Project information

Leaping forward for our girls

In 2013, researchers showed that replacing defective MECP2 genes in mice restored health, using a technique that could also be used in people.

The MECP2 Gene Therapy Consortium is a collaboration between four labs who, together, can make the leap from recovered mouse to recovered child.

January 2015 - December 2015

Charity information: Reverse Rett

Reverse Rett logo
  • Need

    Need

    Rett Syndrome strikes at random in early childhood, affecting little girls almost exclusively. Each of these girls will lose the ability to walk, talk and use their hands. Most will have difficulty breathing and eating. All are at increased risk of sudden and unexplained death. Many girls live into adulthood, requiring total, 24-hour-a-day care. There is currently no effective treatment.

    Solution

    The concept behind gene therapy is simple: deliver a healthy gene to compensate for one that is mutated. The genetic target in Rett is known: MECP2. Another advantage is that Rett is not neurodegenerative – neurons don’t die. And we know that restoring the proper level of MeCP2, even later in life, at least in a mouse, results in dramatic improvements. Finally, we already know that a single one-time administration of a gene therapeutic can
    restore health in the mouse model of this disease.

  • Aims

    Aim 1

    We will financially support the MECP2 Gene Therapy Consortium for six months.

    Activities

    » Provide funding to the laboratories working as part of the consortium.

    We will demonstrate that we have provided this financial support via our website, newsletters and annual review. We will provide progress updates to supporters on a regular basis.


  • Impact

    Impact

    Gene therapy, because of its ability to address the cause of Rett Syndrome at its very root, MECP2, has the ability to dramatically change the lives of children and adults suffering from this debilitating disease.

    The long term implications of that would be too huge and numerous to mention here, but they would be self evident. In the shorter term, success of this project could be measured as the Consortium moves this gene therapy lab work into human clinical trials.

    Risk

    There are a number of labs involved with the project who have already committed to this work over the next three years.

    Reporting

    Supporters of this work will receive regular updates on the progress of this and other Reverse Rett supported work, via our website, newsletter and social media.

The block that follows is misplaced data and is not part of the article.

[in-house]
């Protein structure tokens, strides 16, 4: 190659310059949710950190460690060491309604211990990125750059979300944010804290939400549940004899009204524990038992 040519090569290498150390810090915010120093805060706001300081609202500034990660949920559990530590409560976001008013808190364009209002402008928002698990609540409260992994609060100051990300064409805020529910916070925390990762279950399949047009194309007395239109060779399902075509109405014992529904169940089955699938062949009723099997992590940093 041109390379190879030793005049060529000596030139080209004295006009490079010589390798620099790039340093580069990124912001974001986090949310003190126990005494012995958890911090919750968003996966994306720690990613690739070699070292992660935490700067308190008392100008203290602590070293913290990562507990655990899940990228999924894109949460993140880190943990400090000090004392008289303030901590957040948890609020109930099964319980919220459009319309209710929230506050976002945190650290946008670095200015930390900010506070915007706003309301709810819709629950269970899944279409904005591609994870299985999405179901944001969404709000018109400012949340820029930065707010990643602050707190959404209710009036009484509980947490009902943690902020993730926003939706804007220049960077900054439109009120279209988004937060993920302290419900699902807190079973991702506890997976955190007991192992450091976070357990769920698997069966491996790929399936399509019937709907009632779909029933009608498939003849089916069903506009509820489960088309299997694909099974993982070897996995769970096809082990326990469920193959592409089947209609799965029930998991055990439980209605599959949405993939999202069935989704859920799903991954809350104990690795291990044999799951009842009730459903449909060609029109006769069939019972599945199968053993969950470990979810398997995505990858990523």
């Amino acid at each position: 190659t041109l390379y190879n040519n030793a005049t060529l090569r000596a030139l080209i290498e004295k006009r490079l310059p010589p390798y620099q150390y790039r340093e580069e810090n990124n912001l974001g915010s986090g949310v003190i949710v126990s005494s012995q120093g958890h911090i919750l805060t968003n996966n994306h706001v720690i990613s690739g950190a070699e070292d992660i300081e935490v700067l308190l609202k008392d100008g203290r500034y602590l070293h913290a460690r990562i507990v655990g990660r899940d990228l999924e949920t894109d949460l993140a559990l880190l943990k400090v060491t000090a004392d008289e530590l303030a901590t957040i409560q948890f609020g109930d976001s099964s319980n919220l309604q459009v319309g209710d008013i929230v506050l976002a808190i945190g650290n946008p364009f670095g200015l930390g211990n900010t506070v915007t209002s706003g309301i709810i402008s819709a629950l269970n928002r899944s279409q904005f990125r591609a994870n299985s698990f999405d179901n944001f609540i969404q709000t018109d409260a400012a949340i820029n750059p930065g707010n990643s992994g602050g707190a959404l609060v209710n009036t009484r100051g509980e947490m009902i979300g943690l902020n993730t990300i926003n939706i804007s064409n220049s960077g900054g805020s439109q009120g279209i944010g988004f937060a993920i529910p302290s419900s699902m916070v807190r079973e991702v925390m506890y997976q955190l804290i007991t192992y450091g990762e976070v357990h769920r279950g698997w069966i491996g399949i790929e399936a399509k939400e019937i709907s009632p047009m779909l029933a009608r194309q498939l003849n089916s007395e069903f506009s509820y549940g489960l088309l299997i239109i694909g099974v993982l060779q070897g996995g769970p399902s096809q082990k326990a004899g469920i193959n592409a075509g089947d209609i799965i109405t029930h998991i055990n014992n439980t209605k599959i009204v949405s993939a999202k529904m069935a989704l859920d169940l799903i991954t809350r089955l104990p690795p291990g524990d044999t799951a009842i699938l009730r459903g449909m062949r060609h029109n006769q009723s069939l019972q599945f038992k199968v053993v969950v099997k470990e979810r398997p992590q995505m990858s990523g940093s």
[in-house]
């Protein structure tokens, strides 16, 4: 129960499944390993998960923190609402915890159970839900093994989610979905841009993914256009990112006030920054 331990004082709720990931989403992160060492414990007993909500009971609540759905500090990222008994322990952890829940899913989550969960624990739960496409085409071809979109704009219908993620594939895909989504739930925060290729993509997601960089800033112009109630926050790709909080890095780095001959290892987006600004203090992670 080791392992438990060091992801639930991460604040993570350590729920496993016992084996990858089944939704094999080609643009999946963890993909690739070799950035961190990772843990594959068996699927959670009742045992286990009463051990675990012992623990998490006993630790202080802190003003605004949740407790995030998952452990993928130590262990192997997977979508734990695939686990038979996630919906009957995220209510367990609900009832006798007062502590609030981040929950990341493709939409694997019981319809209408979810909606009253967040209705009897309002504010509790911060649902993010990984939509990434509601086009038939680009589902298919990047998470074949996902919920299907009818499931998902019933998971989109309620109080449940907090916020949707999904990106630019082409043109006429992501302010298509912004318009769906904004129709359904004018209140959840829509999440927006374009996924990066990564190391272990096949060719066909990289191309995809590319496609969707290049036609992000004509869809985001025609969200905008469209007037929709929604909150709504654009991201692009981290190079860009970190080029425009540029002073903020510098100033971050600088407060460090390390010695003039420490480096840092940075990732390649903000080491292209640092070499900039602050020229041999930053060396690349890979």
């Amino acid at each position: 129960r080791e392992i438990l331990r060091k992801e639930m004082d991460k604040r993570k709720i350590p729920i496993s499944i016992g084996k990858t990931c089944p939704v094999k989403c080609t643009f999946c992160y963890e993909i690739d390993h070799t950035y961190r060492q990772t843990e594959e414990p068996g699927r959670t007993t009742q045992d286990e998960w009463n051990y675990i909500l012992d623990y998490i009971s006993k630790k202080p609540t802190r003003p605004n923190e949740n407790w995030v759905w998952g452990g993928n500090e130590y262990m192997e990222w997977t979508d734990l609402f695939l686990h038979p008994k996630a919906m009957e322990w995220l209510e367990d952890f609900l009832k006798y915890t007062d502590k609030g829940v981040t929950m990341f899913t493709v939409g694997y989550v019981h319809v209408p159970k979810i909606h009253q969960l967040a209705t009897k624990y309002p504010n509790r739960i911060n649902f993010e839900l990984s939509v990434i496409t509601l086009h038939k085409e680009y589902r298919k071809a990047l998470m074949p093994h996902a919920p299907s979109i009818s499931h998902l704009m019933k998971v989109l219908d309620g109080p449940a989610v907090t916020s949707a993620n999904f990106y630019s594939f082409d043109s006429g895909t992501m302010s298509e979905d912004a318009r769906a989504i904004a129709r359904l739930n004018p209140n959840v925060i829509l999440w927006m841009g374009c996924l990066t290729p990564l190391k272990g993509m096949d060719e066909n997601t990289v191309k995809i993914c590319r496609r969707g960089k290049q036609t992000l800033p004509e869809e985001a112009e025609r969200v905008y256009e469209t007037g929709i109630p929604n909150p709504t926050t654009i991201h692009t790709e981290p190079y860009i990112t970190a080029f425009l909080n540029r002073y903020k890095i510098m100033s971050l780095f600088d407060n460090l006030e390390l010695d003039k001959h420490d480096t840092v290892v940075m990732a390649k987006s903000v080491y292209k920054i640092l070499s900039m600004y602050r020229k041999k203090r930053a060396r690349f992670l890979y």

• Budget

    Budget - Project Cost: £140,000

    Loading graph....
      Amount Heading Description
      £140,000 MECP2 Gene Therapy Consortium Full funding for six months
  • Background

    Location

    Consortium members include:

    Stuart Cobb (University of Glasgow) and Gail Mandel (Oregon Health & Sciences University) who bring deep knowledge of the Rett mouse models and Steven Gray (University of North Carolina at Chapel Hill) and Brian Kaspar (Nationwide Children’s Hospital), who bring substantive vector design/development and gene therapy clinical trial experience.

    Beneficiaries

    People with Rett Syndrome and related MECP2 disorders and their families, friends and communities. There would also a huge economic benefit to the state, were this sort of treatment for Rett Syndrome to become viable, ultimately ensuring that these girls and women could take their rightful place in society.

  • Why Us?

    Why Us?

    Reverse Rett is the only UK charity working exclusively to speed treatments and a cure for Rett Syndrome and related MECP2 disorders.

    Since our inception in 2010, we've delivered over £2 million to research.

    Read more about the Charity running this project.

    People

    Rachael Bloom

    Rachael is Executive Director of Reverse Rett. She has successfully executed 4 Big Give campaigns, each year growing the target!

    Andy Stevenson

    Andy is our Fundraising Manager. He will work closely with donors to ensure that they are able to complete their donations on the day.

    Thomas Johnston

    Tom is our Resource Development Officer. He will work to support the campaign with supporters on a one to one level and via large scale email updates.

Mouse after gene therapy with untreated mouse